Alexander Velovich/MOSCOW

SUKHOI PLANS to complete development tests in 1997 of the Su-25TM all-weather version of its Frogfoot attack aircraft, says Vladimir Babak, chief designer for the programme. A new designation, Su-39, has been adopted for the modernised aircraft by the design bureau, although it is not yet approved by the air force.

The Su-39 will be equipped with Phazotron Kopyo-25 multi-function radar pod-mounted on the centreline station under the fuselage. The Kopyo-25 is a derivative of the radar offered for modernisation of the Mikoyan MiG-21, with full air-to-air and air-to-ground capability, including ground mapping in Doppler-beam sharpening and synthetic-aperture modes. According to Babak, the first container pod is being outfitted with radar components at Phazotron and will be ready for the flight tests in May. The radar has a flat-slotted antenna, 500mm in diameter, scanning ±40¡s in azimuth and +20/-40¡ in elevation. A detection range is claimed for the radar of 25km (14nm) for a group of tanks and 22km for a small naval vessel.

In the air-to-air mode, detection of a fighter-class target is provided at 16km in head-on situations, or 7km in tail-on situations.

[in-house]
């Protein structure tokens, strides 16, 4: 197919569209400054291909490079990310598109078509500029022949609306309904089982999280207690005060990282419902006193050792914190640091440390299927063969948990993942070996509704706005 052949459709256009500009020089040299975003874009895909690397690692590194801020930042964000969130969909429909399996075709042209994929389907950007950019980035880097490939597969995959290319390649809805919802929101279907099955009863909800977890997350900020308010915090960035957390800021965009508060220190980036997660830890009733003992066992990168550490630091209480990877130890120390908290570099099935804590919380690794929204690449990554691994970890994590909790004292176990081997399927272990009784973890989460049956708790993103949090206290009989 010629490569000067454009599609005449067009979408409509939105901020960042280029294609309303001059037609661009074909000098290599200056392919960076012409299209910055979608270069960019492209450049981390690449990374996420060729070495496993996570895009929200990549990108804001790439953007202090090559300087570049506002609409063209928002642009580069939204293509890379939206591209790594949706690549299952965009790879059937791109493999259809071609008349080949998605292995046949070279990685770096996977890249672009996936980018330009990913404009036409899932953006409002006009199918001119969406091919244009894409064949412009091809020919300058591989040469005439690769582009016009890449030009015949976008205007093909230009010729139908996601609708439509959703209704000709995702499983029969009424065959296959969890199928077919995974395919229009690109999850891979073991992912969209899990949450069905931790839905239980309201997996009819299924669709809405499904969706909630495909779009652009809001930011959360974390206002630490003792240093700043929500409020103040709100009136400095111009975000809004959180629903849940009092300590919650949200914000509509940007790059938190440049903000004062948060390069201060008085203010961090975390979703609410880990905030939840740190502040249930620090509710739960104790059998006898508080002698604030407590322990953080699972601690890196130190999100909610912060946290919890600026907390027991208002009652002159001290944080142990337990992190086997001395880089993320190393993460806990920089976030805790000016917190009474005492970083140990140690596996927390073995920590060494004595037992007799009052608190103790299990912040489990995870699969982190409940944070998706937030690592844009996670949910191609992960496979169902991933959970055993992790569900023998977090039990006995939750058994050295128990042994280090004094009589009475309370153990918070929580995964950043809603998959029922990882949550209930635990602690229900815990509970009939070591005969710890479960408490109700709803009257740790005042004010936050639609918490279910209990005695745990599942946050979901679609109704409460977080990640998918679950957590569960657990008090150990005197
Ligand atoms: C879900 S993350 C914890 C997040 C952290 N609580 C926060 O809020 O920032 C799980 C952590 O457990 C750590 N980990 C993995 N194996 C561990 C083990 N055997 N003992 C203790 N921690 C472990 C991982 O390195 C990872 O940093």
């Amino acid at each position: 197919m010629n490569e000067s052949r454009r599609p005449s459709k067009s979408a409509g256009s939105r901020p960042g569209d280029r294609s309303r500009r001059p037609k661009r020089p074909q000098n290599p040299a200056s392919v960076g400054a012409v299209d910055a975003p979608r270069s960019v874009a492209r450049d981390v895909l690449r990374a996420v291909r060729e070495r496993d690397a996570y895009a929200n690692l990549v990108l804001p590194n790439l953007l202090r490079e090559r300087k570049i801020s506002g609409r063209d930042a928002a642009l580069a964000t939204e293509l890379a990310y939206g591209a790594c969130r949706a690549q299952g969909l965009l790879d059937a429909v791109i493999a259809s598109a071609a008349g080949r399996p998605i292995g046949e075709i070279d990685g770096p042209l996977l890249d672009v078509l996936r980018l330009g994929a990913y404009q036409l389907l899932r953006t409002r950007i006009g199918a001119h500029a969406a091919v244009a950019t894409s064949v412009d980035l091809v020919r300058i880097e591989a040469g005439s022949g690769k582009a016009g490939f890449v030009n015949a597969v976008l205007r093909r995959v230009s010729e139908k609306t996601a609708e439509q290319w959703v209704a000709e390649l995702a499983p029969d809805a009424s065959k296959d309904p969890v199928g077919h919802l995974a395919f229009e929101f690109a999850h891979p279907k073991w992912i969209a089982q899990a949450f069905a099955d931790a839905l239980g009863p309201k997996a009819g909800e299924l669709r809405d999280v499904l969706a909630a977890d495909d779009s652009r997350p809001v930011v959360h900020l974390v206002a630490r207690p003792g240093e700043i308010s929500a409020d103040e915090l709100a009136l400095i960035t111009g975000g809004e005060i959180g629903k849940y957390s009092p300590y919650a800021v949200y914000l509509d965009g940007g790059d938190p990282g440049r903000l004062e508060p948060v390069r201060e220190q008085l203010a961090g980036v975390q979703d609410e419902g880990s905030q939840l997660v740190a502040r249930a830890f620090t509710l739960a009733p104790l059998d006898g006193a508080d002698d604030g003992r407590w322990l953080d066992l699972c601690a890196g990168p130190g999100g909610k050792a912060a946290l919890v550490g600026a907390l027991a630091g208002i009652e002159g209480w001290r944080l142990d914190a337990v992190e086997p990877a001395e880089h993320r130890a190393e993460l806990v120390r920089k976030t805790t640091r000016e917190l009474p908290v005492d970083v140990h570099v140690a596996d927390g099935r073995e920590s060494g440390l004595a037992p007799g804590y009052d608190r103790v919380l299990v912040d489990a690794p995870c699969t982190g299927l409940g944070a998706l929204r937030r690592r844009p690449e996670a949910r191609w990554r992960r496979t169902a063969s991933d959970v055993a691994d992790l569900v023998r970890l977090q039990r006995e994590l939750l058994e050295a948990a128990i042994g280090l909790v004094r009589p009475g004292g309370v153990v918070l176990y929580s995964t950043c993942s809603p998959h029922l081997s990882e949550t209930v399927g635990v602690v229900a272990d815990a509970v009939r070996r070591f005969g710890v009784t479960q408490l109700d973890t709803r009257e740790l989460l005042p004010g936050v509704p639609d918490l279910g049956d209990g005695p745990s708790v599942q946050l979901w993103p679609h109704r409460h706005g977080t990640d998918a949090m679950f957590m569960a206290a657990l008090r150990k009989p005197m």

Babak says that the contract for the modernisation programme was issued by the air force, and sufficient funding is being provided for the Su-25 upgrade development effort. So far, one Su-39 has been completed by the Ulan-Ude production plant. Two Su-25Ts of a pre-production series of eight aircraft manufactured at Tbilisi, in Georgia, have also been converted.

The major weapon of the Su-39 is the Vikhr anti-tank guided missile, 16 of which can be carried under the wing.

Air-to-air weapons options will include the Vympel R-27, R-27ER (AA-10 Alamo), Molniya (AA-8 Aphid), R-60 and Vympel R-73 (AA-8 Aphid), Vympel R-77 (AA-12 Adder) missiles. The Su-39 may carry four Zvezda Kh-31A (AS-17 Krypton) or Zvezda Kh-35U (AS-X-20) anti-ship missiles, as well as four Raduga Kh-58U (AS-11 Kilter) radar-suppression missiles.

The infra-red (IR) signature of the Su-39 has been lowered by a factor of three to four, Sukhoi says, and an IR Sukhogruz jammer has been placed in the bottom of the vertical fin.

Extra air intakes on the upper surface of the engine nacelles convey cooling air into the jet exhaust, while hot turbine blades are hidden from the view of approaching infra-red seekers by a specially shaped centre-body installed in the gas flow after the turbine. The UV-26 dispenser houses 19mm infra-red flares or chaff cartridges.

Source: Flight International